Now to the best photography tips and camera settings to catch that amazing golden sunrise in an image you will treasure long after your adventure is over.
A couple of quick points to note before we go any further. Although your preparation before may be slightly different, most of the photography tips in this post can be used for both sunrise and sunset photography. And an important word of caution…never look directly at the sun. Especially through a camera. Always use the live view function on your camera.
You have made it to the perfect location to capture those magic rays of sunlight, got the tripod and camera all set up. Now what.
Looking for the perfect gift for the photographer in your life? Check out our post: The Best Gifts for Photographers to Cover All Budgets.
Sunset and Sunrise Photography Settings
There are a couple of modes you can use. Aperture Priority ( Unsure about how to change these on your camera? Watch a couple of YouTube clips on your camera make and model) or Manual. Aperture Priority will allow you to set the aperture and the camera will work out the Shutter Speed for you ( great if you are just getting started and it's all a little daunting). Manual will allow you the freedom and creativity to create the best images.
A mode that you should really not be using is Auto. If you are not brave enough to get out of Auto mode you are just lugging around an expensive point and shoot. It may take a while to learn how to use your camera but it will be worth it in the long run. Experimenting and practising are the only way you are going to be able to make those photographs exactly how you want them.
Aperture is how much light is let into the camera.
Set your aperture to an f-stop value of at least F/11. The higher the f-stop value the smaller the aperture ( so less light let into the camera) and the greater the depth of field ( what is in focus on your image). For landscape photographs you will usually want as much of your image in focus as possible, so a higher f-stop number is ideal.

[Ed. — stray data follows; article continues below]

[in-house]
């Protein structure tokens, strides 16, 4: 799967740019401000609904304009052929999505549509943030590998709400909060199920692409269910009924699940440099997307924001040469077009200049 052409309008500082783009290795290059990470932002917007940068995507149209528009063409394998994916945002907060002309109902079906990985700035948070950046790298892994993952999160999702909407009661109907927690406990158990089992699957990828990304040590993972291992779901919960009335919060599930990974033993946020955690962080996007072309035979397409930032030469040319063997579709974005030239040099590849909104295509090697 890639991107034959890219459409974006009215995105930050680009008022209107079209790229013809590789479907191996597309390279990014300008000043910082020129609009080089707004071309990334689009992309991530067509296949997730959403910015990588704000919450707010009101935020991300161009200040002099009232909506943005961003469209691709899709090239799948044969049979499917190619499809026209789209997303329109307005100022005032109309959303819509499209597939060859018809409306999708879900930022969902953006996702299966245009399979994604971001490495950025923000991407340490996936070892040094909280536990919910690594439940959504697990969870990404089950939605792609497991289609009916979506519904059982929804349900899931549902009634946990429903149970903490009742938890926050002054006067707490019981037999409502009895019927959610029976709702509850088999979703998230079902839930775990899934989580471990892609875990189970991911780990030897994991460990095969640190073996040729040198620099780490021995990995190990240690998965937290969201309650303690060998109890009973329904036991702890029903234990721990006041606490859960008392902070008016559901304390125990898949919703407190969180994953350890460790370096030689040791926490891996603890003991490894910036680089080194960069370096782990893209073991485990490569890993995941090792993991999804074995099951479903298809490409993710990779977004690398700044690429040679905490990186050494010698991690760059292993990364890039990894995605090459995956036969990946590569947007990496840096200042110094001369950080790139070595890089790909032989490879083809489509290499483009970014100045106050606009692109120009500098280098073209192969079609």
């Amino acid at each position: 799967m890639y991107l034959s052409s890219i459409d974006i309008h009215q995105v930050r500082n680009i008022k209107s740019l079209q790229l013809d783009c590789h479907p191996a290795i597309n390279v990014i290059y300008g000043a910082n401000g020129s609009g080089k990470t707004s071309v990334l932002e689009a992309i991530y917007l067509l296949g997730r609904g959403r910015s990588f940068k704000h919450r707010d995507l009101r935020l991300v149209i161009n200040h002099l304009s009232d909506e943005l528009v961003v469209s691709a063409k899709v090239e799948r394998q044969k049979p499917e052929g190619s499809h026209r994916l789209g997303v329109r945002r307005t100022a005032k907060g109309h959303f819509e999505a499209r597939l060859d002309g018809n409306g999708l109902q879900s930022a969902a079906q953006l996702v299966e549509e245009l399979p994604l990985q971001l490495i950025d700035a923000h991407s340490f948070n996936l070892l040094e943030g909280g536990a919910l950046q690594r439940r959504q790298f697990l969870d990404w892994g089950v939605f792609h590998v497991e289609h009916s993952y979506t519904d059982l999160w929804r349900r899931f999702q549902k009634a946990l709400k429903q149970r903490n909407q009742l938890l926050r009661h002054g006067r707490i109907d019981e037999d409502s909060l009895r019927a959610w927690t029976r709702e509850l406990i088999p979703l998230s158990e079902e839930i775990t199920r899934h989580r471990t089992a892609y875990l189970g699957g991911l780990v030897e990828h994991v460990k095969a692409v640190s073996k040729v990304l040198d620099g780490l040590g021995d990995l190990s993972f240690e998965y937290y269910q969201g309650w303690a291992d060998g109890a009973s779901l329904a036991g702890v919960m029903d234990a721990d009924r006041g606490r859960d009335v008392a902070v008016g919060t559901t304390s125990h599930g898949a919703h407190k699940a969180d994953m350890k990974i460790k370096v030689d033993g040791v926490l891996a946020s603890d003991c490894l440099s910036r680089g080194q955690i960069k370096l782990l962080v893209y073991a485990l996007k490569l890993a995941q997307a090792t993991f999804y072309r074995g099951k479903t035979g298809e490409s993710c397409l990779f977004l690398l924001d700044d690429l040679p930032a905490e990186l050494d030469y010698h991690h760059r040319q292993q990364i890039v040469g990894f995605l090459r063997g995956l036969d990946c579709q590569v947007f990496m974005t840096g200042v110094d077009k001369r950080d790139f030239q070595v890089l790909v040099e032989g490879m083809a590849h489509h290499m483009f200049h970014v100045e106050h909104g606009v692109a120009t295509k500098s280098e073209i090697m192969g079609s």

If you want to get into all the gory tech detail here is a great article.
Shutter Speed is how long light is let into the camera for.
If you have your camera in Aperture priority mode the camera will automatically set this for you.
If you are in manual mode then you will need to play with shutter speed until you get the correct exposure and effect you want. To compensate for the lower amount of light let into your camera due to natural light and aperture setting, the shutter speed will get slower ( under 1/60 which means 1/60th of a second). When the light is minimal you may be using shutter speeds up to 30 seconds.
The sun can create high-contrast situations, make sure you expose for this by pointing your camera at the brightest point in the area you want to capture to set the exposure. Also bare in mind this will make the darker parts of your image even darker. The light will be changing very quickly during sunrise and sunset so make sure you keep adjusting and checking your exposure.
If you are using slow shutter speeds then you can still get camera shake with a tripod. To fix this you can use a shutter release. If you don't have one, why not set the timer on your camera? This will allow a delay from you touching the camera to the image being taken.
There are no right or wrong settings. The key is to experiment and create. You may want a dark and moody image so purposely underexpose your image..its all up to you. Start with a setting then play from there.
Making A Photograph
“You don’t take a photograph, you make it.” – Ansel Adams
Making the perfect image can be a little daunting, especially if you are still working on the technical side of taking your image. Keep these simple things in mind though and remember the big picture. It’s all about enjoyment. Play with your images and experiment. The perfect thing about digital cameras is it’s so easy to take a quick look to see if your idea worked, delete it if not and move on to the next idea. Learn and create.